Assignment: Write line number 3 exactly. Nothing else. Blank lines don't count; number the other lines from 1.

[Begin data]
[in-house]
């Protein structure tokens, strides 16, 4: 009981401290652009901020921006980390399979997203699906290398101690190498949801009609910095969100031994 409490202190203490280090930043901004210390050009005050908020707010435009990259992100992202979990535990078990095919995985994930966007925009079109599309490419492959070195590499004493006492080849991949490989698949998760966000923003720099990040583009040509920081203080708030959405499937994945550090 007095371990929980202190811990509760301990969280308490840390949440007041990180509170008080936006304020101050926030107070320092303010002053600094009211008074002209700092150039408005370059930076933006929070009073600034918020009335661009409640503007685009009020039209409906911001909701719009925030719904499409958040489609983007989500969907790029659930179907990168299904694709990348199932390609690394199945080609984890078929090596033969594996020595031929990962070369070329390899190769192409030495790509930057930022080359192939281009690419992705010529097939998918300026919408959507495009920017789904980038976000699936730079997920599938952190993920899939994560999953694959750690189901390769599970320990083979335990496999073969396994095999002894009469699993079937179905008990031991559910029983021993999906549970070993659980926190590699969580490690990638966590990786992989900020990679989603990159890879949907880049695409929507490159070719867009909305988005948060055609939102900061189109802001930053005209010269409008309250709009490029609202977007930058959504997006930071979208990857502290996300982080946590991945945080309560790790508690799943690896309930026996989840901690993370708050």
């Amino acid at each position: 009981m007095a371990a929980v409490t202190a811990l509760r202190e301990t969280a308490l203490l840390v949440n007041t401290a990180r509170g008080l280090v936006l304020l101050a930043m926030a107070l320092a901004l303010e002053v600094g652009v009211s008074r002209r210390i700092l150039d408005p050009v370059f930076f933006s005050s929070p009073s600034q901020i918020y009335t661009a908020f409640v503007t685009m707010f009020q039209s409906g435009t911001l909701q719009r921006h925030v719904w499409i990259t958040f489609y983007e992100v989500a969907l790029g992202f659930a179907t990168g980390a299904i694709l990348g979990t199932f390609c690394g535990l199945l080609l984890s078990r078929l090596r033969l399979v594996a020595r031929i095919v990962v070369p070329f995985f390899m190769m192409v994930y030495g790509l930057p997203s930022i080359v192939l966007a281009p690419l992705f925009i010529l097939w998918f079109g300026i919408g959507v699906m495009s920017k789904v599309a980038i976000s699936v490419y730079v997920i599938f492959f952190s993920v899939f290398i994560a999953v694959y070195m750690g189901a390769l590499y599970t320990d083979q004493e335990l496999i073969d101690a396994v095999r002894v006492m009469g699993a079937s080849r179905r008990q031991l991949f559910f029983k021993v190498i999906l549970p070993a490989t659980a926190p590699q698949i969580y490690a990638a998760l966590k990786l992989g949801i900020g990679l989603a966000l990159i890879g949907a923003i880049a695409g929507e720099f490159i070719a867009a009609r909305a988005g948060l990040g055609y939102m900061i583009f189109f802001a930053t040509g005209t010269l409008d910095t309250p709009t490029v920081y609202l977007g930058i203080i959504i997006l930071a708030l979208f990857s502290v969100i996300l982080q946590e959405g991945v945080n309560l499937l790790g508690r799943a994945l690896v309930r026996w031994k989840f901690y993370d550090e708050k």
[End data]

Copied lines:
């Amino acid at each position: 009981m007095a371990a929980v409490t202190a811990l509760r202190e301990t969280a308490l203490l840390v949440n007041t401290a990180r509170g008080l280090v936006l304020l101050a930043m926030a107070l320092a901004l303010e002053v600094g652009v009211s008074r002209r210390i700092l150039d408005p050009v370059f930076f933006s005050s929070p009073s600034q901020i918020y009335t661009a908020f409640v503007t685009m707010f009020q039209s409906g435009t911001l909701q719009r921006h925030v719904w499409i990259t958040f489609y983007e992100v989500a969907l790029g992202f659930a179907t990168g980390a299904i694709l990348g979990t199932f390609c690394g535990l199945l080609l984890s078990r078929l090596r033969l399979v594996a020595r031929i095919v990962v070369p070329f995985f390899m190769m192409v994930y030495g790509l930057p997203s930022i080359v192939l966007a281009p690419l992705f925009i010529l097939w998918f079109g300026i919408g959507v699906m495009s920017k789904v599309a980038i976000s699936v490419y730079v997920i599938f492959f952190s993920v899939f290398i994560a999953v694959y070195m750690g189901a390769l590499y599970t320990d083979q004493e335990l496999i073969d101690a396994v095999r002894v006492m009469g699993a079937s080849r179905r008990q031991l991949f559910f029983k021993v190498i999906l549970p070993a490989t659980a926190p590699q698949i969580y490690a990638a998760l966590k990786l992989g949801i900020g990679l989603a966000l990159i890879g949907a923003i880049a695409g929507e720099f490159i070719a867009a009609r909305a988005g948060l990040g055609y939102m900061i583009f189109f802001a930053t040509g005209t010269l409008d910095t309250p709009t490029v920081y609202l977007g930058i203080i959504i997006l930071a708030l979208f990857s502290v969100i996300l982080q946590e959405g991945v945080n309560l499937l790790g508690r799943a994945l690896v309930r026996w031994k989840f901690y993370d550090e708050k």